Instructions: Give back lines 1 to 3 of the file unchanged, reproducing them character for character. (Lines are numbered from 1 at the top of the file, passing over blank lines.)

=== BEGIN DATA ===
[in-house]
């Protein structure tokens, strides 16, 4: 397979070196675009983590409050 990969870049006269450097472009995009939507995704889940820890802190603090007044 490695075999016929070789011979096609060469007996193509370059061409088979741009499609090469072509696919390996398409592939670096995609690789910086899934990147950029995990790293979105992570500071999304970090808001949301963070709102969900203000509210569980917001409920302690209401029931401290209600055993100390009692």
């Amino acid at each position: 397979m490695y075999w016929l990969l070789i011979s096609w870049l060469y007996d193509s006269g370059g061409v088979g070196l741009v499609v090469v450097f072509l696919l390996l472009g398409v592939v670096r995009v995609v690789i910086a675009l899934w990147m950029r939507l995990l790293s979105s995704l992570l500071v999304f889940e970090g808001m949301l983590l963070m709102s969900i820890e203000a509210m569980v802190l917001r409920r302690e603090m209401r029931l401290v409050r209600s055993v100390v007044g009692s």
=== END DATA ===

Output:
[in-house]
């Protein structure tokens, strides 16, 4: 397979070196675009983590409050 990969870049006269450097472009995009939507995704889940820890802190603090007044 490695075999016929070789011979096609060469007996193509370059061409088979741009499609090469072509696919390996398409592939670096995609690789910086899934990147950029995990790293979105992570500071999304970090808001949301963070709102969900203000509210569980917001409920302690209401029931401290209600055993100390009692």
């Amino acid at each position: 397979m490695y075999w016929l990969l070789i011979s096609w870049l060469y007996d193509s006269g370059g061409v088979g070196l741009v499609v090469v450097f072509l696919l390996l472009g398409v592939v670096r995009v995609v690789i910086a675009l899934w990147m950029r939507l995990l790293s979105s995704l992570l500071v999304f889940e970090g808001m949301l983590l963070m709102s969900i820890e203000a509210m569980v802190l917001r409920r302690e603090m209401r029931l401290v409050r209600s055993v100390v007044g009692s």